781TiP - Phase II study of everolimus and capecitabine in patients with locally advanced or metastatic hepatocellular carcinoma (HCC). Results of the first 1...

Date 30 September 2012
Event ESMO Congress 2012
Session Poster presentation II
Topics Anticancer agents
Hepatobiliary Cancers
Biological Therapy
Presenter S.A.C. Luelmo
Authors S.A.C. Luelmo1, S. Osanto2, N. Weijl3
  • 1Leiden University Medical Center (LUMC), 2300RC - Leiden/NL
  • 2Clinical Oncology, Leiden University Medical Center (LUMC), NL-2300 RC - Leiden/NL
  • 3Internal Medicine, Leiden University Medical Center (LUMC), Leiden/NL



Sorafenib is currently the only standard systemic treatment for patients with HCC. Capecitabine is one of the few chemotherapeutic agents which have demonstrated activity in patients with metastatic HCC. The PI3K-AKT-mTOR pathway plays a key role in HCC development. We investigated a combination of everolimus, an m-TOR inhibitor, and capecitabine.


Patients with histologically confirmed locally advanced (n = 4) or metastatic (n = 6) HCC with measurable disease who were progressive on or intolerant to sorafenib were included. Child Pugh A (n = 7) and Child Pugh B (n = 3) liver cirrhosis was accepted. Patients were treated with everolimus 2 dd 3.0 mg continuously. After a 2 week period capecitabine 2 dd 500 mg/m2 was added on a 2 week on, 1 week off schedule.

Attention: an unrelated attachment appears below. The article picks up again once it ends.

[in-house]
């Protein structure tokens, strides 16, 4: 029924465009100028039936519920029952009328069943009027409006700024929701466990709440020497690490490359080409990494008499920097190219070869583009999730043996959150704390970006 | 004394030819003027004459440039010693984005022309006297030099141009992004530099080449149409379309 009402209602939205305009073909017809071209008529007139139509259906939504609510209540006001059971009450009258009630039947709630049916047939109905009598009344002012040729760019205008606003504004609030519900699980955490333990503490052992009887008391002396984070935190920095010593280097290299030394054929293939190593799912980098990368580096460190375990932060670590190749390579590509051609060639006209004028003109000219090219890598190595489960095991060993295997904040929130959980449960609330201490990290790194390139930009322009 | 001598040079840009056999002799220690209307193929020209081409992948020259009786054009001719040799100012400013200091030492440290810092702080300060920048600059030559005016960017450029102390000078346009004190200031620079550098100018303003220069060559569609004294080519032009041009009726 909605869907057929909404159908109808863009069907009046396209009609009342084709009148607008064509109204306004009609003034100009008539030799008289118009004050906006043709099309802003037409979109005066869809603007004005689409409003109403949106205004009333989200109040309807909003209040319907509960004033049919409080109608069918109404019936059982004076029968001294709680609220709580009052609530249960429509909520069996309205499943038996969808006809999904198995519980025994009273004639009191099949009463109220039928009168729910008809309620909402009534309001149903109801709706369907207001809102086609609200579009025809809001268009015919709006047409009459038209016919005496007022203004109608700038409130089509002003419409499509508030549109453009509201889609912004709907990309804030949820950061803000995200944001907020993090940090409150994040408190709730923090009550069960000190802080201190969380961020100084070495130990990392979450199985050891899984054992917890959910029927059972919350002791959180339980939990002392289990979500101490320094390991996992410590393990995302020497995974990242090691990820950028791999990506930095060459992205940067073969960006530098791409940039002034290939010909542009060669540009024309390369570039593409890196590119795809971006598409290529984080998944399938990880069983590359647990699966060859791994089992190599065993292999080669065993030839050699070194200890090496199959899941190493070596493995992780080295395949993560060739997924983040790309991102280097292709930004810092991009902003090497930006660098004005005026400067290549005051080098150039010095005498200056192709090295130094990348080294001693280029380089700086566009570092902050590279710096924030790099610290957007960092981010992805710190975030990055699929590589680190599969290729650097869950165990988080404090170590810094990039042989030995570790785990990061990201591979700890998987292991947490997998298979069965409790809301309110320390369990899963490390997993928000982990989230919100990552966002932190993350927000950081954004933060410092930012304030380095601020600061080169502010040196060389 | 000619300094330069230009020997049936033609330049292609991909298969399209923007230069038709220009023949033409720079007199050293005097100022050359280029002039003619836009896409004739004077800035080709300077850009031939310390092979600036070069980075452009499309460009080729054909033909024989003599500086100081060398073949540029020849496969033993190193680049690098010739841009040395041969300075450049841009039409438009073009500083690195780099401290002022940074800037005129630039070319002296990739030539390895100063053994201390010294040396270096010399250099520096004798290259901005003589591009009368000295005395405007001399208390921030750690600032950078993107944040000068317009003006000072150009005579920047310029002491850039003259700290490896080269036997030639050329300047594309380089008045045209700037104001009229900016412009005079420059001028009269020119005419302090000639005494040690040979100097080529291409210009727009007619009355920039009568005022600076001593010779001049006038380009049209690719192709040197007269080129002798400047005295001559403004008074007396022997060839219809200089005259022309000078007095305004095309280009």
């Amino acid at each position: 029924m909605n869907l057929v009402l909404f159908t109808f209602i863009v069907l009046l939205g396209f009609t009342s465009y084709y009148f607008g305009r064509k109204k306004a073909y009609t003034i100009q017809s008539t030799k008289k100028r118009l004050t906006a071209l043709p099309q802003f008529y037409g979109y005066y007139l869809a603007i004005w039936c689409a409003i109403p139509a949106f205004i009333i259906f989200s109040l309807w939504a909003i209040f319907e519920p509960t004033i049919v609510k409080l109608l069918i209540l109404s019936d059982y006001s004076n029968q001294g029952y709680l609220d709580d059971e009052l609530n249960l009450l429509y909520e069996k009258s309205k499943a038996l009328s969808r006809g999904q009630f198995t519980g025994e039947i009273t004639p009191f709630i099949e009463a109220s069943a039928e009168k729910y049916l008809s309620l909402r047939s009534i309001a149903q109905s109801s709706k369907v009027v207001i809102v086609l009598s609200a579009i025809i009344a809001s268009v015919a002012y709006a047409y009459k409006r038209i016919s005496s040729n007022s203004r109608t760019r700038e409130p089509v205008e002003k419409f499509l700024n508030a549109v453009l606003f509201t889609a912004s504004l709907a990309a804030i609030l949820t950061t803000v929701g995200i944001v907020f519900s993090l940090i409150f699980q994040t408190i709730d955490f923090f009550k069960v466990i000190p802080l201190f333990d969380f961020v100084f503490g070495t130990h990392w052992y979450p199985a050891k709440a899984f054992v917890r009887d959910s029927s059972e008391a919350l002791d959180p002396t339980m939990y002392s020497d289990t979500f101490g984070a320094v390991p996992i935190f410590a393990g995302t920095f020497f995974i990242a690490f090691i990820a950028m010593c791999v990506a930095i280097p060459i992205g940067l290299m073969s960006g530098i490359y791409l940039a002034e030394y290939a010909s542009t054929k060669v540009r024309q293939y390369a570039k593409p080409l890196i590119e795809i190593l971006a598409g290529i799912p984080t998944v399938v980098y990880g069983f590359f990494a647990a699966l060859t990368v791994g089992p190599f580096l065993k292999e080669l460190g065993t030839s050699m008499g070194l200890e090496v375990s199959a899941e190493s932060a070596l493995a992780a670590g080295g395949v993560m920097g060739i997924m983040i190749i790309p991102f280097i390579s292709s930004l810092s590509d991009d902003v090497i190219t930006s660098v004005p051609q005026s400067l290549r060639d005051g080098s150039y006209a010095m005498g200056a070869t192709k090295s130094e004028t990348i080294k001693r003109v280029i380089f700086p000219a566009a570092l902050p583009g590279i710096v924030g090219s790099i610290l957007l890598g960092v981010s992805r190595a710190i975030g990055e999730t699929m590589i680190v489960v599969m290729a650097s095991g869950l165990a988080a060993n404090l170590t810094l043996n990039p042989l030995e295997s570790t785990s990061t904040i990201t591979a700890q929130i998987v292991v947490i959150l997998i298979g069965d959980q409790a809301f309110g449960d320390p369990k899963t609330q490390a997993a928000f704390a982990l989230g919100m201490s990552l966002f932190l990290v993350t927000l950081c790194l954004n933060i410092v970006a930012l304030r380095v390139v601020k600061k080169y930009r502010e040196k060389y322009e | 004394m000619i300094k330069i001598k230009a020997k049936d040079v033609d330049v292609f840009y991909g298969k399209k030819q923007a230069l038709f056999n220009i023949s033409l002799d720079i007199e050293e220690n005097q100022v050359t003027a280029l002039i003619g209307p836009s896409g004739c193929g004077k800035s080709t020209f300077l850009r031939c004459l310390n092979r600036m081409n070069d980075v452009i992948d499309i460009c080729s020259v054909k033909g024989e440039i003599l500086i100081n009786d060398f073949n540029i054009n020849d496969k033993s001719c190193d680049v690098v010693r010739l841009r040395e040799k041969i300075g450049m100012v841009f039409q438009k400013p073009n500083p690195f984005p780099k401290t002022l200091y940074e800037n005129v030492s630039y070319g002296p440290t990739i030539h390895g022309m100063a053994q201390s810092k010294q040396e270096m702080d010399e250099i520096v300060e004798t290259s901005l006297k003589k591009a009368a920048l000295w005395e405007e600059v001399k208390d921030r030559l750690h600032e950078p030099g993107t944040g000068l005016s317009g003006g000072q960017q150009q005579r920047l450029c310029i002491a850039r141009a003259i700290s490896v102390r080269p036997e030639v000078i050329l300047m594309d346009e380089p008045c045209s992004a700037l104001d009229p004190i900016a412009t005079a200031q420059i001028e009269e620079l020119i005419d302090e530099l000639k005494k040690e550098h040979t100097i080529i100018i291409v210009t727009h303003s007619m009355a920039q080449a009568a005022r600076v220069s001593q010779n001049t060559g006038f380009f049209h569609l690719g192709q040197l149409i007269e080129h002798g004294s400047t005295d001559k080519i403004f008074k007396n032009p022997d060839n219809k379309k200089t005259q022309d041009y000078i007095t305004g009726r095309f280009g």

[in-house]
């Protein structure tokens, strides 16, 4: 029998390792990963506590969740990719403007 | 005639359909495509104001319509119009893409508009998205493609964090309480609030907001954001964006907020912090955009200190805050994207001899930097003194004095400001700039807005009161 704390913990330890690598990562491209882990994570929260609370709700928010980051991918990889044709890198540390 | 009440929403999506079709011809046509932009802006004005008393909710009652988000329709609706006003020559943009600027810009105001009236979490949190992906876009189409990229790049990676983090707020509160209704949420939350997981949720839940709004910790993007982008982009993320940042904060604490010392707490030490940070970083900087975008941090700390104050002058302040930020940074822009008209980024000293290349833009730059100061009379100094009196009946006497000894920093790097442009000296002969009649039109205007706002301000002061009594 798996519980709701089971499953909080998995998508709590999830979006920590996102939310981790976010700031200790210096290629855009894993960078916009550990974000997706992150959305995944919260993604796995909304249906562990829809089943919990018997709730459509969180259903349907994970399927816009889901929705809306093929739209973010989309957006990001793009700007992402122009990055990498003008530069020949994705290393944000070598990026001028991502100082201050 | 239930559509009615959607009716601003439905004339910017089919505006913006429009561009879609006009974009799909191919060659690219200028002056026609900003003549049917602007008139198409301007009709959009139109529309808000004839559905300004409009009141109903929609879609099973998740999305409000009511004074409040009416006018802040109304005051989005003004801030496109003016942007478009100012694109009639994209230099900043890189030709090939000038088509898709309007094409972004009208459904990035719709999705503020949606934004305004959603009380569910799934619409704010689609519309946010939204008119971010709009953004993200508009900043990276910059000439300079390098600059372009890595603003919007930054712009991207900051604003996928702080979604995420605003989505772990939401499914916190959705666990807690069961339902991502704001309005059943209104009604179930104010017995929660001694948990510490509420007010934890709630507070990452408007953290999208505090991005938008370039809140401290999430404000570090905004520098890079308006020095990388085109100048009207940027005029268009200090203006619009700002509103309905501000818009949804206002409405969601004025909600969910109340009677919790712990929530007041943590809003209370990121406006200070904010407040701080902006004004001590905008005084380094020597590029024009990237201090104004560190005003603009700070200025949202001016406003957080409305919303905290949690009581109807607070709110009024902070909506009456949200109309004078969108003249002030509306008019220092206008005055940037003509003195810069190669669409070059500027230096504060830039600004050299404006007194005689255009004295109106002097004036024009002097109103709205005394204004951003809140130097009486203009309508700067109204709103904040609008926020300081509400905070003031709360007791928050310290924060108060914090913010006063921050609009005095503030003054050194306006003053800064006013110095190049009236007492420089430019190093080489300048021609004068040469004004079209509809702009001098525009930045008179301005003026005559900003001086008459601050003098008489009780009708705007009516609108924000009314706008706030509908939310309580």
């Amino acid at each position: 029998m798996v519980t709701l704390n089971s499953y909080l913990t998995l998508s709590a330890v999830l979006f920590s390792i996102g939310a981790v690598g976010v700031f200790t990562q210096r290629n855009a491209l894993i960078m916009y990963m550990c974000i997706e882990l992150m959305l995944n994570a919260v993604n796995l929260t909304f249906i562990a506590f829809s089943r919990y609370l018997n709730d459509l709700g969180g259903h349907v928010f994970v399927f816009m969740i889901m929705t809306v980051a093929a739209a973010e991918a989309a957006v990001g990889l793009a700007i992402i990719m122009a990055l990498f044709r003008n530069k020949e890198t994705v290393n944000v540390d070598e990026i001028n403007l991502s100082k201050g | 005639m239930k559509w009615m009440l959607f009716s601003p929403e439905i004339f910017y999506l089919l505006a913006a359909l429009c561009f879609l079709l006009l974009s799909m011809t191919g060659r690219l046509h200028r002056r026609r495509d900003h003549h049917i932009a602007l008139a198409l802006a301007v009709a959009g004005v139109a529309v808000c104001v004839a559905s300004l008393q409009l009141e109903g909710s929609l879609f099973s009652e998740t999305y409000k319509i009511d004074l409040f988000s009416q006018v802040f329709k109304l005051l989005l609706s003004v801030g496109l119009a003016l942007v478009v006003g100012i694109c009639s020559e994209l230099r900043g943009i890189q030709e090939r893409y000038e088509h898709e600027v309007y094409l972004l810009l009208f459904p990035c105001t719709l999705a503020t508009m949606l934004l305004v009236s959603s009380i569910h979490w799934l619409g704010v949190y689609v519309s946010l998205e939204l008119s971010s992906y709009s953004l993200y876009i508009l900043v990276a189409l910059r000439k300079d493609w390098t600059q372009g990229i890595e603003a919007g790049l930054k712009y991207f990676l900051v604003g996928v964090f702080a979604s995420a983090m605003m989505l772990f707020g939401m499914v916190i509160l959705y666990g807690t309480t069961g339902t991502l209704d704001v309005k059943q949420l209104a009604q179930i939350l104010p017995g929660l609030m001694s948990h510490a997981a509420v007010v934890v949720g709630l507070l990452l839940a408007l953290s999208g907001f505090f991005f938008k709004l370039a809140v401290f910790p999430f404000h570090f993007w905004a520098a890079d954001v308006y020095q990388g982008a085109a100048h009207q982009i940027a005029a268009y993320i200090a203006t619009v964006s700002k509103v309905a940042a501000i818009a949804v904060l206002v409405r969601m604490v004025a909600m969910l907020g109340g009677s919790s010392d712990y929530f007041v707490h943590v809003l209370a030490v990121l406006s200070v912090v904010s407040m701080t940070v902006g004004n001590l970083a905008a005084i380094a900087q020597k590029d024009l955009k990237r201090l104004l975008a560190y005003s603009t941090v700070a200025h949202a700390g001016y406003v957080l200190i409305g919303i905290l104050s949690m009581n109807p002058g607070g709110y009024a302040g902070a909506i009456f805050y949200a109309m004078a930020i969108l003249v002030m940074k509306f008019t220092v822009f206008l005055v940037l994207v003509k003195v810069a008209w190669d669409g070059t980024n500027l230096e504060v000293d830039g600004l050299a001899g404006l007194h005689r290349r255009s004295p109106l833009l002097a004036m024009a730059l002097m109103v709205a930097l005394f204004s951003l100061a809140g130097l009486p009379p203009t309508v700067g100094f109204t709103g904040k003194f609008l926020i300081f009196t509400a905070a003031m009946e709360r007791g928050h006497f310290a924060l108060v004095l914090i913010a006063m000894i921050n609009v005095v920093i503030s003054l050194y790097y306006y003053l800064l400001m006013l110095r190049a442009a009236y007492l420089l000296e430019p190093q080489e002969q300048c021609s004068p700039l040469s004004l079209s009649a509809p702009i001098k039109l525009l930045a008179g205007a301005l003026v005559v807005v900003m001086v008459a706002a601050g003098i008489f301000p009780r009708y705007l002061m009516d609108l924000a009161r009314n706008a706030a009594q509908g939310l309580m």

10 patients have been included of whom 2 patients are still on treatment. Of the 10 patients 7 patients were evaluable for response: best response was stable disease in 4 patients and progressive disease in 3 patients. The median progression free survival (PFS) was 3.6 months (2.7-18.5 months) for 1st line sorafenib and 3.4 months (1.3-14.7 months) for 2nd line treatment with everolimus/capecitabine. The patients who had the longest treatment on sorafenib tended to be the patients who had longer 2nd line treatment with the exception of one patient who stopped everolimus and capecitabine due to progression of liver cirrhosis. The treatment was generally well tolerated. Three patients had dose modifications due to toxicity: one for grade 2 thrombocytopenia which was partly due to underlying livercirrhosis, one for grade 2 painful mucositis of the anus and one for grade 3 oral mucositis.


The combination of everolimus and capecitabine has a reasonable toxicity profile and may show significant activity in patients with advanced HCC pretreated with sorafenib. This combination therapy warrants further investigation as a possible second line treatment for selected patients with HCC.


All authors have declared no conflicts of interest.